On a fairly regular basis, we here at MSW receive requests from new members for help with identifying a ship model, such as something like one of these:
The request usually looks something like this:
Hi. I don't know anything about ship models, but I got this model from a(n) auction/relative/yard sale, and I'm wondering if anyone here knows anything about it or its value. I'm thinking about restoring/reselling it.
Now, we are happy to help you with this request, but since we get asked so often, I thought it would be good to finally put some info on mystery models in one topic thread so that you can maybe find your answer before you post. Here are some basic things you should know:
1. Many, many models have been built over the years for the sole purpose of serving as decor or memorabilia. This would be a model purchased at, say, Sea World or Home Goods. These models are usually built to low standards in parts of the world where labor is relatively cheap. Once upon a time, southern Europe was a hot-spot for their manufacture. Nowadays most such models are coming out of Southeast Asia. These models usually have little, if any, historical or resale value. If you shelled out for one at an auction, you are probably stuck with it. Unfortunately, the vast majority of models we get asked about fall into this category.
2. A similar category of models could be classified as folk art. These are, as the name implies, locally built models that are an artistic representation of a ship rather than a scale model. Like the decor models, these also usually have little other than sentimental value.
3. Then there are models that are actual attempts at scale model building, either scratch built or from a kit. Maybe your dad or grandpa built one. The value of these varies widely depending on the subject and the quality of the build, but the number of builders whose work is actually worth a large chunk of change is very, very small. The number of prospective buyers is even smaller.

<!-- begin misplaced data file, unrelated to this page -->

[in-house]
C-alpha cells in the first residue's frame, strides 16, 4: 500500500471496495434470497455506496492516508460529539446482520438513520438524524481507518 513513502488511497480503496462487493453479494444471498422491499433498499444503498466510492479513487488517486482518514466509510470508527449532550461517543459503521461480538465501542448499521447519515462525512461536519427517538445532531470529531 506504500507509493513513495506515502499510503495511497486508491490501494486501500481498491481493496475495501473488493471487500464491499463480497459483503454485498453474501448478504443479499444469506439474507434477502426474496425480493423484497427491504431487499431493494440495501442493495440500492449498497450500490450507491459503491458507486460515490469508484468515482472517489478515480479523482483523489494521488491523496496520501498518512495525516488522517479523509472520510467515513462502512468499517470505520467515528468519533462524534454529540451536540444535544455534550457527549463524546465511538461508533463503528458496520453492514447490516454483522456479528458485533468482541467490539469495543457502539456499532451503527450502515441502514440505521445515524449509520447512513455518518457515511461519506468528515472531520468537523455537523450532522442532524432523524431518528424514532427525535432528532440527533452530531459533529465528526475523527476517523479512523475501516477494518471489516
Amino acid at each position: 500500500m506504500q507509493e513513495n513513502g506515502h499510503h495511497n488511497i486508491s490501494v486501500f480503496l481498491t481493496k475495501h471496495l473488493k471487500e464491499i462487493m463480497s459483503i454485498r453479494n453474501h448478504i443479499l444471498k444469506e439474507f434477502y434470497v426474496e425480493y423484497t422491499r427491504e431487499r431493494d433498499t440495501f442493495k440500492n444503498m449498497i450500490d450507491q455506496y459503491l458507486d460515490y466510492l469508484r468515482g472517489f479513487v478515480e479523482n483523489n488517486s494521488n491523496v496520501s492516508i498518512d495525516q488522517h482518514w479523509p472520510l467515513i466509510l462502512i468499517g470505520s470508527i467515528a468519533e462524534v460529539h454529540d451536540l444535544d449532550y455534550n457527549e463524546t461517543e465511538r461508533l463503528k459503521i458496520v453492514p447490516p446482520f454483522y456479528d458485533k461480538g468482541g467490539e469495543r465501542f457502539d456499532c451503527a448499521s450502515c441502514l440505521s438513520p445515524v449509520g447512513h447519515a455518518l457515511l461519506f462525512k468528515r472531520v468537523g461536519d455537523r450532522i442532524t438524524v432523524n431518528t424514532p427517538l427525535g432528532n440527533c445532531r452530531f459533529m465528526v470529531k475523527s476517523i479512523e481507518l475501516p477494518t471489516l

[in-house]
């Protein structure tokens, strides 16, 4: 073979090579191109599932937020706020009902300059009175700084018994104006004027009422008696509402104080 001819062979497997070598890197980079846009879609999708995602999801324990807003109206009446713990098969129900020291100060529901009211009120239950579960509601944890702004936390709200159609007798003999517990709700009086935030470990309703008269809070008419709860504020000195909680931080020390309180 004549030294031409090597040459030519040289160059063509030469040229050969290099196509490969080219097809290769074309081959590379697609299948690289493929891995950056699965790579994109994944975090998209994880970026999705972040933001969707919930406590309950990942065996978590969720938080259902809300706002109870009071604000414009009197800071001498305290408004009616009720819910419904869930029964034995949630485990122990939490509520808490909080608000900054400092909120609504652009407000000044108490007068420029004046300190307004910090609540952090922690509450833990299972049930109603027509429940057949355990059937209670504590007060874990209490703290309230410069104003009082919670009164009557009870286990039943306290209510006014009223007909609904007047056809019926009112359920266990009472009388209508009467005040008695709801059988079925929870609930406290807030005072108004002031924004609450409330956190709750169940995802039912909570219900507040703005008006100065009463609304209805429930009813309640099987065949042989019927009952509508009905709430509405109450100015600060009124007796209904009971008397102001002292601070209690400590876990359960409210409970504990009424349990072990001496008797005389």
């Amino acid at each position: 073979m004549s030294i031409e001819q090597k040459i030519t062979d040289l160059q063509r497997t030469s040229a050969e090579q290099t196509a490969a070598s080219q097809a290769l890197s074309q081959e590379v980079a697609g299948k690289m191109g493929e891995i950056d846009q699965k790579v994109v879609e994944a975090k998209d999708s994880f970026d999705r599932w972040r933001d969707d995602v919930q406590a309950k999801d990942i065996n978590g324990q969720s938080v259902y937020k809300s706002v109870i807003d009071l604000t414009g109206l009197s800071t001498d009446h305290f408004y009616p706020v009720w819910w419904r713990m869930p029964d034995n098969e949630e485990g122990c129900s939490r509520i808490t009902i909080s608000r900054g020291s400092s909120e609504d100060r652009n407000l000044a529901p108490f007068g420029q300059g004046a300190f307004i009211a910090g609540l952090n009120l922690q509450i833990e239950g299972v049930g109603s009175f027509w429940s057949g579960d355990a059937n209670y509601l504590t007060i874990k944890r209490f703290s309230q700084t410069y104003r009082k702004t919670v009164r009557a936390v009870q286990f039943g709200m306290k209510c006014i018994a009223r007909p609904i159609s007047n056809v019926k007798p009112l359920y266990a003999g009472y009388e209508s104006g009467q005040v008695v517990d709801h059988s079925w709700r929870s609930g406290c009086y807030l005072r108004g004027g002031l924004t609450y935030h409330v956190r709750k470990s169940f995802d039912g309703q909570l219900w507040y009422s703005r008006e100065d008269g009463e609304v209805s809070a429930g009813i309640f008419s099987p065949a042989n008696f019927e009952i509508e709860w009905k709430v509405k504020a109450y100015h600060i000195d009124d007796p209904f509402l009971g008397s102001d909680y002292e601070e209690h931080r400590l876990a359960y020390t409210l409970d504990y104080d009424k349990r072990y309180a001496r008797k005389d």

4. It is an extremely rare model that will turn out to have real value, either due to its artistic merit (built by someone who's a recognized master modeler) or historical value (e.g. a genuine prisoner-of-war bone model). Trust me, there are builders who are good (you would probably ooh and aah over their work), and then there are the builders whom those 'good' modelers look up to - the Stradivaris of our art, if you will. Those builders are few and far between, and grandpa probably wasn't one of them.
5. No matter what kind of model you have, the only people who can give you a true estimation of its worth (meaning, what a real person might actually pay) are those who make their living by doing such things, i.e. museum curators or owners of maritime art galleries. What you get from MSW should only be considered an informed opinion. If you do decide to go to a gallery, just let me prepare you well in advance for the shock you will likely experience upon hearing the appraised value of your model. In our hobby, 'valuable' and 'finely crafted' are not necessarily synonymous.
Nine times out of ten, mystery models shown at MSW are, sad to say, essentially worthless in terms of monetary value. Some of those models, to be sure, still have sentimental value for their owners, and that is not to be taken lightly. If you have a model like that, then do what you can to preserve it. If, on the other hand, you were hoping you found an overlooked treasure at a boot sale, well, you most likely didn't. Sorry.